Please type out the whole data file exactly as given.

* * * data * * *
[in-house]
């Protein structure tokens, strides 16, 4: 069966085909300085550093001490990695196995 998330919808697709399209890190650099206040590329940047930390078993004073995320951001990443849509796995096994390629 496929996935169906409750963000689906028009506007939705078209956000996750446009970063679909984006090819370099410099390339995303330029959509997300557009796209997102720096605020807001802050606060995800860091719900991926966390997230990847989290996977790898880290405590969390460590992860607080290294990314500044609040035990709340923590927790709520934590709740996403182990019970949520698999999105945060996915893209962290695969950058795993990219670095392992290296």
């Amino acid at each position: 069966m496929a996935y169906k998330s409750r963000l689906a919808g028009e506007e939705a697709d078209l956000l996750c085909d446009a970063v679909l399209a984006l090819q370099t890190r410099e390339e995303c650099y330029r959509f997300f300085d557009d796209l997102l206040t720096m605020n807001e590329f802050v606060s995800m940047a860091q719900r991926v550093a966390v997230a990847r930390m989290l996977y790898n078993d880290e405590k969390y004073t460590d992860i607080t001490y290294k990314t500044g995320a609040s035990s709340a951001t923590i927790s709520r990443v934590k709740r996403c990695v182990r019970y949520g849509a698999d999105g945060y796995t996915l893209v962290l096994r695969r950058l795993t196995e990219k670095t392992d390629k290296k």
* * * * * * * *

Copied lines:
[in-house]
């Protein structure tokens, strides 16, 4: 069966085909300085550093001490990695196995 998330919808697709399209890190650099206040590329940047930390078993004073995320951001990443849509796995096994390629 496929996935169906409750963000689906028009506007939705078209956000996750446009970063679909984006090819370099410099390339995303330029959509997300557009796209997102720096605020807001802050606060995800860091719900991926966390997230990847989290996977790898880290405590969390460590992860607080290294990314500044609040035990709340923590927790709520934590709740996403182990019970949520698999999105945060996915893209962290695969950058795993990219670095392992290296």
């Amino acid at each position: 069966m496929a996935y169906k998330s409750r963000l689906a919808g028009e506007e939705a697709d078209l956000l996750c085909d446009a970063v679909l399209a984006l090819q370099t890190r410099e390339e995303c650099y330029r959509f997300f300085d557009d796209l997102l206040t720096m605020n807001e590329f802050v606060s995800m940047a860091q719900r991926v550093a966390v997230a990847r930390m989290l996977y790898n078993d880290e405590k969390y004073t460590d992860i607080t001490y290294k990314t500044g995320a609040s035990s709340a951001t923590i927790s709520r990443v934590k709740r996403c990695v182990r019970y949520g849509a698999d999105g945060y796995t996915l893209v962290l096994r695969r950058l795993t196995e990219k670095t392992d390629k290296k």